- Category: Console Hardware
- Published: Friday, 01 January 2010 00:00
- Written by Lersar
In the US you can only buy the Wii in the white variety. If you wanted the colors that Nintendo teased us with at expos long passed, then keep dreaming. Enter XCM, a company which specializes in case replacements for consoles and handhelds. How do they stack up against the official thing? I will be reviewing the II Hot Rock case for the Nintendo Wii.
The Hot Rock case is a clear plastic case that has LEDs built in around the DVD drive and an LED thermometer that allows you to monitor the temperature of the console in Celsius. The amazing thing about this case is the LEDs will change color to alert you to the current temperature. The colors changes in 5 degree increments to a max of 55 where the lights will turn red and begin to flash letting you know there is a problem that must be looked at. Another great thing about this case is that it required no soldering. The LEDs and temp gauge draw power from the DVD power cable. There is also a handy switch on back that cycles through modes allowing you to turn the LEDs off and just have the temp gauge or to turn both off.
Temperature (Celsius) / Chameleon LED color
- Below 29 c : Light blue
- 30-35 c : Blue
- 36-40 c : Green
- 41-45c : Yellow
- 46-50 c : Orange
- 51-54 c : Red
- Over 55 c : Red light flashing
The packaging was a very basic brown box with nothing to it. Most modders know what they are going into, and do not need a feature breakdown or flashy art. The plastic feels very sturdy and well made. All of the parts were packaged neatly in the box and wrapped in plastic to keep it from getting scratched.
This will not be a guide on how to install the case. It will be an impression and more of a recount of the problems I faced in the install. Also this is my first console shell replacement. I have tinkered around with 360 and replaced psp screen , but I have never done a full on shell replacement. For information on how to assemble this case these links will prove useful.
Disassemble Wii case :
Hot Rock Installation:
Something to note is that the Hot Rock case came with no instructions at all. Inside was a slip of paper explaining the switch on the back and the color chart. For taking apart the wii and assembling this case you will need access to the internet or have printed out the instructions in advanced. Disassembling the Wii was a fairly easy process. The one word that pops into mind with this step is SCREWS! I did not think it was possible for a console to contain this many screws. To take apart the Wii you have to take out around 53 screws, all of which you have to put back into the Hot Rock case. The Xbox 360 has maybe 17 screws for complete disassemble. I know the 360 is a screwless case but even if it were not I am not sure it would reach 53. The point is there are a lot of screws to keep track of. Make sure your work surface is large and you remember what screws go where. Also of note is the Phillips head screw driver included seemed to be just one size too small. I think Wes and I ended up stripping two screws before grabbing a larger sized screwdriver which worked great. The tri wing was a perfect fit and I had no troubles at all.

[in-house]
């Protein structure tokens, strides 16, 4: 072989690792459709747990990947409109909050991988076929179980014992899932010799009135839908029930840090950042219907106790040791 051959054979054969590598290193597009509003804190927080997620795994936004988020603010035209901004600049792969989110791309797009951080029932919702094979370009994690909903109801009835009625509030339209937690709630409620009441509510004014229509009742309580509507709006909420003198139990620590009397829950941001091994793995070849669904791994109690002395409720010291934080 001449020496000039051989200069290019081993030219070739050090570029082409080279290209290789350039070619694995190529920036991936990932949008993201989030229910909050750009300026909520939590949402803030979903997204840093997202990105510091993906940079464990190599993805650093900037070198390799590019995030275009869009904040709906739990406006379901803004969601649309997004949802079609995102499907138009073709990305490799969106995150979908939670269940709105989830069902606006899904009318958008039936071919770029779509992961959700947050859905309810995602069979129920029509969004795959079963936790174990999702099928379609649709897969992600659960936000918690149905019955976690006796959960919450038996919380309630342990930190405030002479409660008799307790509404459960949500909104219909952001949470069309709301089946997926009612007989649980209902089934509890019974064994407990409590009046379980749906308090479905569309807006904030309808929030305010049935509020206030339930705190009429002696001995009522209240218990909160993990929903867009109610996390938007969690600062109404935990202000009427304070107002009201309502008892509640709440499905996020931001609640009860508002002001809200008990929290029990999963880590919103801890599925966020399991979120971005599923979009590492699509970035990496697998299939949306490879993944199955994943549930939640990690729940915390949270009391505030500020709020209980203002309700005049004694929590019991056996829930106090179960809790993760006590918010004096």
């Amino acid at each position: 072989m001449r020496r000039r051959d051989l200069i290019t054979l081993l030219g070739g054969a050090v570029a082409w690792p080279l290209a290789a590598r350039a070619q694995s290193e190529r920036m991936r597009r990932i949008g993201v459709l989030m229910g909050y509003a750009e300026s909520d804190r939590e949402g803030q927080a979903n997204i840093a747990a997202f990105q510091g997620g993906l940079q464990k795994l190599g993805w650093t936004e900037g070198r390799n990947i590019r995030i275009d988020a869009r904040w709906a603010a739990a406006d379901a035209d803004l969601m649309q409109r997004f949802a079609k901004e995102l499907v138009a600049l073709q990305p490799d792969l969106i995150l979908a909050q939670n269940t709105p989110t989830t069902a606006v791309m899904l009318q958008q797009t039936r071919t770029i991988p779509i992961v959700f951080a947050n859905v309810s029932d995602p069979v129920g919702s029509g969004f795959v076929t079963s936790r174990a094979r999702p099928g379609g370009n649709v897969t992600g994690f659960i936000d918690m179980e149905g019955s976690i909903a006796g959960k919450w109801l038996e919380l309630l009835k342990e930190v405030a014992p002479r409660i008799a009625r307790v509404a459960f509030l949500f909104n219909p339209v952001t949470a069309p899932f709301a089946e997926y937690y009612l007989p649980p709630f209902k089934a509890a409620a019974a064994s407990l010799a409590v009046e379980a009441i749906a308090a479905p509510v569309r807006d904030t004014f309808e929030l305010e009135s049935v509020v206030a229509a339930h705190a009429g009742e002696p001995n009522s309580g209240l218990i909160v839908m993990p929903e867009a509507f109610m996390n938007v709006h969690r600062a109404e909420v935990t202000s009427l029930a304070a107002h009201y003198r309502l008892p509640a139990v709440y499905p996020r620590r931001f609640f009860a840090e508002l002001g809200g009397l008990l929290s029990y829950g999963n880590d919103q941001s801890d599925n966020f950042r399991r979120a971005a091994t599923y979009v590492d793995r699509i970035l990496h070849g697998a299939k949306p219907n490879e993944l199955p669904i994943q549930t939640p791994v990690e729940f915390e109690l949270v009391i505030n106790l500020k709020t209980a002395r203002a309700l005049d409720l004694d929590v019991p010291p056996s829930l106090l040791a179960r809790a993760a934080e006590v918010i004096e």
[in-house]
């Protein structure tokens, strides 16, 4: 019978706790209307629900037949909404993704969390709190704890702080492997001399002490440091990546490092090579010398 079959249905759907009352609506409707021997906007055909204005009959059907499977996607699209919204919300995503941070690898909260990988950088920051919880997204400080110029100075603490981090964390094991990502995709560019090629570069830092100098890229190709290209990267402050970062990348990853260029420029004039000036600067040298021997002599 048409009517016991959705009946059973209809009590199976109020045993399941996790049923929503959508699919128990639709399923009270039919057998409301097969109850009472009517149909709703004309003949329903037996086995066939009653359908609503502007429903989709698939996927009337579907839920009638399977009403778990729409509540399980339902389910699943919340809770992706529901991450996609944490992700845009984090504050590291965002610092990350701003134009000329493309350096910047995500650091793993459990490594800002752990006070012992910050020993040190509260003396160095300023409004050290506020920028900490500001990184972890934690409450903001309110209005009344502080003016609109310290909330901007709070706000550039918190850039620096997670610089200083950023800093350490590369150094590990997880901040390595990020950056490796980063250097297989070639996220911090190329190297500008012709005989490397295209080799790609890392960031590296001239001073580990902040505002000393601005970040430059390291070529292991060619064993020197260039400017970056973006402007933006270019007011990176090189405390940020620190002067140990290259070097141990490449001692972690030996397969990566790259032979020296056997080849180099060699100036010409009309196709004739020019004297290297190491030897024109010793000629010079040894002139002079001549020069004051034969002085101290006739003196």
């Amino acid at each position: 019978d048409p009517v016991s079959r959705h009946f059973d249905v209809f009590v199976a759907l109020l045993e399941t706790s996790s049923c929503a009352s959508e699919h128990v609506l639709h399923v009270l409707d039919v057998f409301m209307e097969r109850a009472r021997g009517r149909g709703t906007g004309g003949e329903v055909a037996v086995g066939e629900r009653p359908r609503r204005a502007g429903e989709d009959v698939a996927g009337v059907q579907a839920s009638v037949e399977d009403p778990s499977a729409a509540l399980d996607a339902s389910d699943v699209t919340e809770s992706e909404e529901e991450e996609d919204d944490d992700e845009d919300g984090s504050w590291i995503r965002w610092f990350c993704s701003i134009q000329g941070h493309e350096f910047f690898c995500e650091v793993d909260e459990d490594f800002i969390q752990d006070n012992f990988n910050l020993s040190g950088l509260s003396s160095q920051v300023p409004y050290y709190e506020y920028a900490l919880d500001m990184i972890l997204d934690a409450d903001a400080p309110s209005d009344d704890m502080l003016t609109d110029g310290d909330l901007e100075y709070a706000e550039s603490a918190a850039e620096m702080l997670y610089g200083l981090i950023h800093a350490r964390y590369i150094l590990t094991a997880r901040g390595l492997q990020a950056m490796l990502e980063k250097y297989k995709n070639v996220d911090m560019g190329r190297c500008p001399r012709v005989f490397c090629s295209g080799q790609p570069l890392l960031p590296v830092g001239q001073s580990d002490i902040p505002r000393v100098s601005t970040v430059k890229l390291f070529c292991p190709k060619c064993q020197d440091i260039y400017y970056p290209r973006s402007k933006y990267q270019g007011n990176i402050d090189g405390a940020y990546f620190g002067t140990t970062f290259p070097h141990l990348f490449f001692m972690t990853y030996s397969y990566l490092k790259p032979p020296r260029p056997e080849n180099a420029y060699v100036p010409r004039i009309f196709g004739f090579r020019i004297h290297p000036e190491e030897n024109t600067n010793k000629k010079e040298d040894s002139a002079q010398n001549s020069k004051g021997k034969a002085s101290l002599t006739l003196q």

The assembly of the Hot Rock case is where I ran into the issues. It is after you replace the heatsinks and the motherboard and go to fasten those first screws into the case that you realize that the screw posts are not threaded. What this meant for me was that I had to put more force into the screws and the thing came out of alignment. This is my own fault and will not cause a bad review, but because of this my reset button does not sit properly and the battery door is not screwed in. Also along the way I happened to lose a few screws. It would have been nice if they included some extra screws for the accident prone.
Aside from installation went smooth, but it is tedious to take apart the Wii then putting it right back together. Total install time from start to finish ran me about 4 hours with a few breaks spinkled in.
The case looks great in operation and gives it a unique look thats miles above the original case. The only gripe that I have with the construcion of the case is the fact that the screw posts are not threaded. They give you everything you need to take the cases apart, but in my opinion the Phillips head they give you is too small so if you have a bigger one laying around it couldn't hurt to use it instead. This is a very easy project for someone to assemble if they are new in the modding scene. I highly reccomend it if you are bored of the look of your Wii.